Murant et al. (1970) used the following procedure: homogenize Chenopodium quinoa inoculated leaves (100 g) in 200 ml 0.1 M borate, 0.01 M ethylene diamine tetra acetate, pH 8.0, containing 0.1% thioglycollic acid, and filter through cheesecloth. Emulsify the filtrate with an equal volume of chloroform and centrifuge at low speed. Concentrate by one cycle of differential centrifugation, dispersing the high speed pellets in borate/EDTA buffer, pH 8.0. Precipitate the virus by adjusting the pH to 5.0, then resuspend at pH 8.0 the pellets produced by low speed centrifugation. Remove phytoferritin-like particles of host origin by exclusion chromatography in a column of 2% agarose beads, having first dialysed the preparation against 0.15 M NaCl, 0.01 M EDTA, pH 8.0, the buffer used as the eluant for the column. Virus preparations obtained in this way are substantially free from host material but many particles are aggregated. Aggregation can be largely prevented by eliminating the pH 5.0 precipitation step.

Properties of Particles

Sedimentation coefficient, s20,w: 149 S.

Particle Structure

The particles are flexuous filaments 14 nm wide with a modal length of 736 nm in sap from Chenopodium quinoa containing phosphotungstate at pH 6.8 (Murant et al., 1970). In partially purified preparations (Fig. 5) the particles have a modal length of 755 nm.

Particle Composition

No information.

Relations with Cells and Tissues

Virus particles were rarely seen in ultrathin sections of systemically infected coriander leaf cells, but the cells contained abundant pinwheel and bundle inclusions (Fig. 6) resembling those described for other potyviruses (Murant & Roberts, 1971).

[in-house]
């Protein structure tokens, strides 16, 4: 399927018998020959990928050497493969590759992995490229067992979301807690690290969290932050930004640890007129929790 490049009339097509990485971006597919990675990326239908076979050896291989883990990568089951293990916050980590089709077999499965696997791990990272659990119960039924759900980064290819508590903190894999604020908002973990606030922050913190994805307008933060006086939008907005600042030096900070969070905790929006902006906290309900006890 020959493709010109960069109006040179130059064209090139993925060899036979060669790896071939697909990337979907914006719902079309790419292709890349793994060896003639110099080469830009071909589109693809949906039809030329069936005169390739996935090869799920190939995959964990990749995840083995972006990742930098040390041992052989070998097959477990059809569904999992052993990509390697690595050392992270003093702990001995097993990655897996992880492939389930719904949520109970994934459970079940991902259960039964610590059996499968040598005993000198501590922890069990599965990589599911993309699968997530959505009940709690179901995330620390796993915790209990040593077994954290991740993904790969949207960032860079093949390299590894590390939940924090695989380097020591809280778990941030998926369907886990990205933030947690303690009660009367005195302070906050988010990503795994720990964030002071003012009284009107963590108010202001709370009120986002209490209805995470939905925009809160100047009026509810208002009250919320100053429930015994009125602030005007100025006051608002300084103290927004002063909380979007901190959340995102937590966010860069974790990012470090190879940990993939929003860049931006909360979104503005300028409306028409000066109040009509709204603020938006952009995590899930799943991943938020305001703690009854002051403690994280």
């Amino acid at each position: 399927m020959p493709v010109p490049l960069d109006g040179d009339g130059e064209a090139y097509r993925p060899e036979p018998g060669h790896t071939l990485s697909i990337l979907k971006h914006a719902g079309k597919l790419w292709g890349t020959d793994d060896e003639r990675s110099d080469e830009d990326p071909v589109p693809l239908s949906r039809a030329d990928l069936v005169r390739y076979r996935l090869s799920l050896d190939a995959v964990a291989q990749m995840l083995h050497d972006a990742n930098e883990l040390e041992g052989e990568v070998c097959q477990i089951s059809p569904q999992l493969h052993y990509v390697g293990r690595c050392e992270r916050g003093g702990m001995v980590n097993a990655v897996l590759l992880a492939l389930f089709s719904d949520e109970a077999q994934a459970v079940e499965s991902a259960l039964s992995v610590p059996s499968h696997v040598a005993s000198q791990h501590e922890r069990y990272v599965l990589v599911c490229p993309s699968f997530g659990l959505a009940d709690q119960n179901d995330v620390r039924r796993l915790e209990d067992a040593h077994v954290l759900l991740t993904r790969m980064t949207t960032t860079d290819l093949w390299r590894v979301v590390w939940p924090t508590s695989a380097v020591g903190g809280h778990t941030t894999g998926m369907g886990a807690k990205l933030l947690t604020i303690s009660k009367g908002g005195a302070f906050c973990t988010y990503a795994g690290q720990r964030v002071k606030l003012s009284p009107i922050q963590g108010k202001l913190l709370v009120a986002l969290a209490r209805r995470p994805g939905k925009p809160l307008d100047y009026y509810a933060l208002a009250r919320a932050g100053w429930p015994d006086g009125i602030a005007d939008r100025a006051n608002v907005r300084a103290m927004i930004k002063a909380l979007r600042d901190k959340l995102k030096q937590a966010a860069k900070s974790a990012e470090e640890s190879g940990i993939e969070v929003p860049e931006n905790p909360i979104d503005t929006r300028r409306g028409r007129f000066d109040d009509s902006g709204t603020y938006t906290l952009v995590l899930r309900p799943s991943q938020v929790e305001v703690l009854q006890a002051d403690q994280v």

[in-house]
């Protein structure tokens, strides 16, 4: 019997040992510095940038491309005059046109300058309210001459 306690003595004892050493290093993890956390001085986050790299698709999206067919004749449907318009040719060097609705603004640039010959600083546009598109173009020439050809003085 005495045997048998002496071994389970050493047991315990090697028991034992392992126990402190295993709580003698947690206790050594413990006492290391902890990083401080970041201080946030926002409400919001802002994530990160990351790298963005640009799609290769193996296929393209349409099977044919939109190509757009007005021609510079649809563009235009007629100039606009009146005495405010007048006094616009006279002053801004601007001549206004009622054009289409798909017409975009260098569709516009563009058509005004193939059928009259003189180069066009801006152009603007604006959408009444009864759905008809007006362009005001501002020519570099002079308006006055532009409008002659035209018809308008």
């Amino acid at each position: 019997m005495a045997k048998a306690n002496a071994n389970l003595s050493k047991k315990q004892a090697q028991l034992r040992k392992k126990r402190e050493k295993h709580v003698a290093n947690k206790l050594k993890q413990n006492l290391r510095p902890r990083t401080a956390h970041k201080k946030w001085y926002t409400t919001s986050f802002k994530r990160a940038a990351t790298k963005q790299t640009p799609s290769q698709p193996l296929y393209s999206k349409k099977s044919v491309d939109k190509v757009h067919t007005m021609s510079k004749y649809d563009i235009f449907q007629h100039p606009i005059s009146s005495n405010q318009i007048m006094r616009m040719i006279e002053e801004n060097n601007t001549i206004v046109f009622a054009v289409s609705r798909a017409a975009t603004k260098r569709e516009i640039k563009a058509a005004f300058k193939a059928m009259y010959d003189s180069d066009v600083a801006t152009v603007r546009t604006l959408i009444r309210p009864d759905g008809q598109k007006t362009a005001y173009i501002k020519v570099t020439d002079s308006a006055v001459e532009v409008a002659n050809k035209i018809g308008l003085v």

Several viruses with filamentous particles occur in umbelliferous plants. Celery mosaic virus was considered to be restricted to the Umbelliferae (Shepherd & Grogan, 1971) but there are several recent reports that some isolates thought to be celery mosaic virus can infect Chenopodium species. Such isolates were obtained from celery by Wolf (1969), from carrot by Iwaki & Komuro (1970) and from parsley and poison hemlock by Sutabutra & Campbell (1971). Only the last two viruses were shown to be serologically related to celery mosaic virus, though distinguishable from it. Parsnip mosaic virus does not react with antisera to these two viruses nor with antiserum to celery mosaic virus itself. Other viruses with filamentous particles that infect umbelliferous plants include carrot mosaic (Chod, 1965), celery latent (Brandes & Luisoni, 1966) and clover yellow vein viruses (Singh & López-Abella 1971). These, however, infect several non-umbelliferous species systemically, whereas parsnip mosaic virus does not.

There are similarities in host range between parsnip mosaic virus and a virus with filamentous particles from parsley (Férault et al., 1969) and another of unknown particle morphology from Heracleum sphondylium (Polák, 1966), but no serological comparisons have been reported.


References list for DPV: Parsnip mosaic virus (91)

  1. Brandes & Luisoni, Phytopath. Z. 57: 277, 1966.
  2. Chod, Ochr. Rost. 3: 49, 1965.
  3. Férault, Lapierre, Spire & Bertrandy, Annls Phytopath. 1: 303, 1969.
  4. Iwaki & Komuro, Ann. phytopath. Soc. Japan 36: 36, 1970.
  5. Murant & Goold, Ann. appl. Biol. 62: 123, 1968.
  6. Murant & Goold, Rep. Scott. hort. Res. Inst. 1971 64, 1972.
  7. Murant, Munthe & Goold, Ann. appl. Biol. 65: 127, 1970.
  8. Murant & Roberts, J. gen. Virol. 10: 65, 1971.
  9. Polák, Biologia Pl. 8: 73, 1966.
  10. Shepherd & Grogan, CMI/AAB Descriptions of Plant Viruses 50, 4 pp., 1971.
  11. Singh & López-Abella, Phytopathology 61: 333, 1971.
  12. Sutabutra & Campbell, Pl. Dis. Reptr 55: 328, 1971.
  13. Wolf, Mber. dt. Akad. Wiss. Berl. 11: 293, 1969.